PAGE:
For the 'foreign' individual investors, the options to invest in India are through emerging market funds, India-focused mutual funds and exchange-traded funds, which are generally actively managed. Even index fund fans will find that fund giants like Vanguard and Fidelity offer international index funds and emerging market index funds, which include a market-cap weighted allocation to India. Though not a concentrated allocation that an active investor may seek, a passive investor can get a low cost exposure to India through these index funds. In a later section, we will cover exchange-traded securities focused on India. All pooled investments through institutions (through mutual funds) are routed through the established investment channels that Indian regulations currently allow. The companies that can invest in India from outside are either called Foreign Institutional Investors (FIIs) or Overseas Corporate Bodies (OCBs). They can invest in Indian equity markets through participatory notes.
While the routes to invest in India's capital markets are generally organized and regulated, the capital market itself is a maze with many pitfalls for the unsophisticated investor. Many investors (whether they reside in India or outside) are at a great disadvantage while navigating India's capital markets. In this article, I try to outline the areas that concern many investors. While India's market regulator Securities and Exchange Board of India (SEBI) is trying to improve transparency and fairness, India's equity markets are not nearly as 'equitable' as one would like. They favor the companies and their concentrated owner groups first, people with inside information and their confidants next, and if lucky, the mutual fund managers who have gained the trust of these companies and insiders over the years. Though there are public prosecutorial examples of insider trading, the process of justice takes years and the outcome barely a slap on the wrist (e.g., SEBI put a 2-year trading ban after 12 years of prosecution and a clear case of insider trading!).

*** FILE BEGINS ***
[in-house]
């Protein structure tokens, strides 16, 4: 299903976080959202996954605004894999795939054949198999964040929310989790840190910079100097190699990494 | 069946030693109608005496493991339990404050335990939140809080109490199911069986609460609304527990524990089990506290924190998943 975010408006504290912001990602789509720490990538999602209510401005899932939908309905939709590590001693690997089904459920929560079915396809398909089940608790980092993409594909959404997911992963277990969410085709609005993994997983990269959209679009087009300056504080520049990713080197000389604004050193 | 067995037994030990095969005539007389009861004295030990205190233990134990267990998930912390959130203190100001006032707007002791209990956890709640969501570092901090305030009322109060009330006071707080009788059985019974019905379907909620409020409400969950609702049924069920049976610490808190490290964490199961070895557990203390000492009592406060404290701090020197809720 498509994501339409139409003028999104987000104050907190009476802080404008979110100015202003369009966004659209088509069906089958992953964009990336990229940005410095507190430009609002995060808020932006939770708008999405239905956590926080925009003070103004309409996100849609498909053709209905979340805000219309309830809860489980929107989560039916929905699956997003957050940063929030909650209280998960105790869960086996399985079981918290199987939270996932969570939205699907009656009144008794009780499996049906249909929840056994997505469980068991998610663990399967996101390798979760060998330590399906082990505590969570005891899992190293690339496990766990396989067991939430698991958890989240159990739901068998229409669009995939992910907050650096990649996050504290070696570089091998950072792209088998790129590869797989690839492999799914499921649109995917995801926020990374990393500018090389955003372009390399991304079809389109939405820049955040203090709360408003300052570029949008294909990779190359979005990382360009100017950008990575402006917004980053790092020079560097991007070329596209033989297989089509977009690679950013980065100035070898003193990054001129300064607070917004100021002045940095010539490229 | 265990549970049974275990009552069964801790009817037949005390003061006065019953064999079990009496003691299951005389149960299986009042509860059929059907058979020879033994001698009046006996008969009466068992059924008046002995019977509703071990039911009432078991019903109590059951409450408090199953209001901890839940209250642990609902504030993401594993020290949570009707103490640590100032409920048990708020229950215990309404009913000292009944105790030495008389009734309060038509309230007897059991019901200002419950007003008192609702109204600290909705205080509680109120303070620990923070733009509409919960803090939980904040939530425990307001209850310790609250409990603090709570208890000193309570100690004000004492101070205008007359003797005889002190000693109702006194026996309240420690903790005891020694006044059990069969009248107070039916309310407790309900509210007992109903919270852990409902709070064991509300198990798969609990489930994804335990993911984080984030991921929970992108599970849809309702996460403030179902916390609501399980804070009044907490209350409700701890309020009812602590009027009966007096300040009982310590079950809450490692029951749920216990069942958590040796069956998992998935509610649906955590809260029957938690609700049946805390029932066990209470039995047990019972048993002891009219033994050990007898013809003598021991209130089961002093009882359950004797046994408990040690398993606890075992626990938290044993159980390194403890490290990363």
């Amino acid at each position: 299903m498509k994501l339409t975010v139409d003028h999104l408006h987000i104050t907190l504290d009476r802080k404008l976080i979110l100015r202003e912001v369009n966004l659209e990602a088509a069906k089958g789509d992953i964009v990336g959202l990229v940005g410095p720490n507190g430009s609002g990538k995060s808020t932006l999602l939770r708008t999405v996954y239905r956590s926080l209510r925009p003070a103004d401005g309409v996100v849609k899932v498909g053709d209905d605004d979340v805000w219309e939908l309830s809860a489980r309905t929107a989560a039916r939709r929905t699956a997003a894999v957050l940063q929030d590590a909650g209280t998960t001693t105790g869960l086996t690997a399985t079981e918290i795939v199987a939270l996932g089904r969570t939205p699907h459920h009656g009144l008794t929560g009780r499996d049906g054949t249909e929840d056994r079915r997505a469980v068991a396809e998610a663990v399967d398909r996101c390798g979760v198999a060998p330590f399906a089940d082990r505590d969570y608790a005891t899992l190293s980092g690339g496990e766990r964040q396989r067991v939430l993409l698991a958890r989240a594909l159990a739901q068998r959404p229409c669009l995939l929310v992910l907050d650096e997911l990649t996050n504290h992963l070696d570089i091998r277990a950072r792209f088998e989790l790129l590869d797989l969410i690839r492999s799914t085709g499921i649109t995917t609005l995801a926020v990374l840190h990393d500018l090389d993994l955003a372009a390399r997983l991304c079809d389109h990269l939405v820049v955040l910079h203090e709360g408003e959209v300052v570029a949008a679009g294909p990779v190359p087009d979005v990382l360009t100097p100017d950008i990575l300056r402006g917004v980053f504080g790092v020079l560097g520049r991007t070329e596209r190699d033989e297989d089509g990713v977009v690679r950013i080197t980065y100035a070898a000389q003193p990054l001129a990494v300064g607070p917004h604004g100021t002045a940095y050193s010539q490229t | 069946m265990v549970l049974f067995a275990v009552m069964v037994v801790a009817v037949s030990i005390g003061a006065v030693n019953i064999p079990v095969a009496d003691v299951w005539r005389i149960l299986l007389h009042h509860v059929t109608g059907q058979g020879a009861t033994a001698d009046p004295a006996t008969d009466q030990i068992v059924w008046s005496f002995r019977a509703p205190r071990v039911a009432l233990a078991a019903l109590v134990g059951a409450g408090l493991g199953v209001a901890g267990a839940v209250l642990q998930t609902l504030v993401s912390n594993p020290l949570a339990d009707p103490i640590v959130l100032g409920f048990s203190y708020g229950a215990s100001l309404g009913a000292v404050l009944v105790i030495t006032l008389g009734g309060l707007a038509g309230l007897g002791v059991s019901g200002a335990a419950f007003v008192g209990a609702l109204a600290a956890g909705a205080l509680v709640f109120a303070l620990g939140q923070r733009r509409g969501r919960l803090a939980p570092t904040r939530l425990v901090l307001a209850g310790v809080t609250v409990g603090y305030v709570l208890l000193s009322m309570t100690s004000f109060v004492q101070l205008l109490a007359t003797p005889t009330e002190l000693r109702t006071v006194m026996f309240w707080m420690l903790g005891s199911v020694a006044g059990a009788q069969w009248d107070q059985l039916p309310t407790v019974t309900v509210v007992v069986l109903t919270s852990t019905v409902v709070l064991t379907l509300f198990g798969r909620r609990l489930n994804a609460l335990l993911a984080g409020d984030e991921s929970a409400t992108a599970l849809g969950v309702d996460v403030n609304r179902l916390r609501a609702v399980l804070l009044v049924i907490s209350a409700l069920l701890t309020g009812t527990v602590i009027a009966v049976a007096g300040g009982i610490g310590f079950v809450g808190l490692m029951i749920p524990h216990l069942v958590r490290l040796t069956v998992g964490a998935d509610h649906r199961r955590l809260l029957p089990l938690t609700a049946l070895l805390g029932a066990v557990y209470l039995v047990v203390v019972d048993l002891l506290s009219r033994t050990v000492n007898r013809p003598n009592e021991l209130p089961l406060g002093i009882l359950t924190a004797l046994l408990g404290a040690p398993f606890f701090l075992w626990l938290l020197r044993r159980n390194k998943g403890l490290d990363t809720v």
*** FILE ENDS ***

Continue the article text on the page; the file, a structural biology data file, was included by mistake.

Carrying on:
There is widespread belief in India that for every case that comes to light, hundreds go undetected. After much wrangling, only now we learn that SEBI may get specific call-records, which are only circumstantial evidence, and wire-taps are not allowed. One Indian investor joked with me recently that if either Raj Rajaratnam or Rajat Gupta (who is a much-admired figure in India for his contributions and top level business connections) were Indian citizens and had this episode occurred in India, the insider trading case would: a) have never been detected by SEBI, or b) even if SEBI did, it would likely not become public, or c) even if it becomes public, they are unlikely to be found guilty, or d) even if they are found guilty, they would hardly feel a pinch - they will only be barred from trading for 2 years! Thanks to the relatively free press in India, one learns that even SEBI's actions are not always in favor of the small investor. In an attempt to improve liquidity and increase public ownership of its publicly-traded companies, SEBI has ruled that Indian companies that are publicly listed must have at least 25% of their shares outstanding available for the public, but the concentrated owner-groups are dragging their feet.